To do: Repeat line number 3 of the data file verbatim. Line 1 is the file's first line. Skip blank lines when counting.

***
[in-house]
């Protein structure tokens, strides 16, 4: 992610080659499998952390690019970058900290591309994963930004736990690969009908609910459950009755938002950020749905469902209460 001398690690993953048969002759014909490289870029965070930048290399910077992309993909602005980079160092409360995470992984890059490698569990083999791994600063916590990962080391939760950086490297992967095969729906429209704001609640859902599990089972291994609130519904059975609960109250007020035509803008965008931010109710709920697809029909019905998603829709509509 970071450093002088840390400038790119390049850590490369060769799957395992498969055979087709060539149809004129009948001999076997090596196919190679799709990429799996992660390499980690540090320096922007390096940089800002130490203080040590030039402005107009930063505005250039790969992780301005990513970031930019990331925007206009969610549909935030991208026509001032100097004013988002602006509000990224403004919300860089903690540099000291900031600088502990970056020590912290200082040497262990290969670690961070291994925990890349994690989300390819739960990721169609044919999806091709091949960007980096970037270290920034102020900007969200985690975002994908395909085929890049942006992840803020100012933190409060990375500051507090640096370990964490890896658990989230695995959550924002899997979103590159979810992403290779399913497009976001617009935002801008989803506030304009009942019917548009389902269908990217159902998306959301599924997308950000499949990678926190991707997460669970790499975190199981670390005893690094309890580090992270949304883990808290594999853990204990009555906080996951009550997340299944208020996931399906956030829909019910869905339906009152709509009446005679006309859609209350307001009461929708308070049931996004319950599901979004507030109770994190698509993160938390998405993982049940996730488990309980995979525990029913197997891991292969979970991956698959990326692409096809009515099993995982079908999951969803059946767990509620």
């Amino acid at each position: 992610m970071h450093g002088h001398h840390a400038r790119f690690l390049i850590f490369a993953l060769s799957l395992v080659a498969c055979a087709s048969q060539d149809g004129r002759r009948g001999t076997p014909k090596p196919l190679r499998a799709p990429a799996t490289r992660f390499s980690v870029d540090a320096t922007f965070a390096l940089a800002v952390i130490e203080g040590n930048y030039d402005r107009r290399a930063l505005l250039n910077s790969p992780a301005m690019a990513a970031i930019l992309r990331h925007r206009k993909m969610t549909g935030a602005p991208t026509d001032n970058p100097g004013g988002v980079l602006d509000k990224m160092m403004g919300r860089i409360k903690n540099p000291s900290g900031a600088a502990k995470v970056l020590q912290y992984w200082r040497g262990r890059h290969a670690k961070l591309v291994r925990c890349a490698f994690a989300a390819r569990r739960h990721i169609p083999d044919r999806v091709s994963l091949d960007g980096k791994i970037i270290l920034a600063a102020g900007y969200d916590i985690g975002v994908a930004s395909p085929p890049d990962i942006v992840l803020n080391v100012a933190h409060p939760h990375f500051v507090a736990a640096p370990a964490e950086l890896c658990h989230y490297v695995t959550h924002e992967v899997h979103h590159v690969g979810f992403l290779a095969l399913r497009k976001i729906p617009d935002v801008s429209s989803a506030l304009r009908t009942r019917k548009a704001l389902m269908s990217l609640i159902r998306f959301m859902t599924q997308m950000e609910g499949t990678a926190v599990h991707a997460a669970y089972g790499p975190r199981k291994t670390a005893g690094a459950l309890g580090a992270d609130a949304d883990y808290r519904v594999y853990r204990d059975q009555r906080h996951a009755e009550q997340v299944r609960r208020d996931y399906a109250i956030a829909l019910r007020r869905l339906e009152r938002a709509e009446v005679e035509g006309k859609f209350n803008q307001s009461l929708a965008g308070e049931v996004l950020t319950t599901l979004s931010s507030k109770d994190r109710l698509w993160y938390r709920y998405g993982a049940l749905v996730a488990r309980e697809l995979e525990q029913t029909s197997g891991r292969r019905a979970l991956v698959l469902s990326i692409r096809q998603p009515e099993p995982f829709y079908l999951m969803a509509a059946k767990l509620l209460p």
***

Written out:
């Amino acid at each position: 992610m970071h450093g002088h001398h840390a400038r790119f690690l390049i850590f490369a993953l060769s799957l395992v080659a498969c055979a087709s048969q060539d149809g004129r002759r009948g001999t076997p014909k090596p196919l190679r499998a799709p990429a799996t490289r992660f390499s980690v870029d540090a320096t922007f965070a390096l940089a800002v952390i130490e203080g040590n930048y030039d402005r107009r290399a930063l505005l250039n910077s790969p992780a301005m690019a990513a970031i930019l992309r990331h925007r206009k993909m969610t549909g935030a602005p991208t026509d001032n970058p100097g004013g988002v980079l602006d509000k990224m160092m403004g919300r860089i409360k903690n540099p000291s900290g900031a600088a502990k995470v970056l020590q912290y992984w200082r040497g262990r890059h290969a670690k961070l591309v291994r925990c890349a490698f994690a989300a390819r569990r739960h990721i169609p083999d044919r999806v091709s994963l091949d960007g980096k791994i970037i270290l920034a600063a102020g900007y969200d916590i985690g975002v994908a930004s395909p085929p890049d990962i942006v992840l803020n080391v100012a933190h409060p939760h990375f500051v507090a736990a640096p370990a964490e950086l890896c658990h989230y490297v695995t959550h924002e992967v899997h979103h590159v690969g979810f992403l290779a095969l399913r497009k976001i729906p617009d935002v801008s429209s989803a506030l304009r009908t009942r019917k548009a704001l389902m269908s990217l609640i159902r998306f959301m859902t599924q997308m950000e609910g499949t990678a926190v599990h991707a997460a669970y089972g790499p975190r199981k291994t670390a005893g690094a459950l309890g580090a992270d609130a949304d883990y808290r519904v594999y853990r204990d059975q009555r906080h996951a009755e009550q997340v299944r609960r208020d996931y399906a109250i956030a829909l019910r007020r869905l339906e009152r938002a709509e009446v005679e035509g006309k859609f209350n803008q307001s009461l929708a965008g308070e049931v996004l950020t319950t599901l979004s931010s507030k109770d994190r109710l698509w993160y938390r709920y998405g993982a049940l749905v996730a488990r309980e697809l995979e525990q029913t029909s197997g891991r292969r019905a979970l991956v698959l469902s990326i692409r096809q998603p009515e099993p995982f829709y079908l999951m969803a509509a059946k767990l509620l209460p």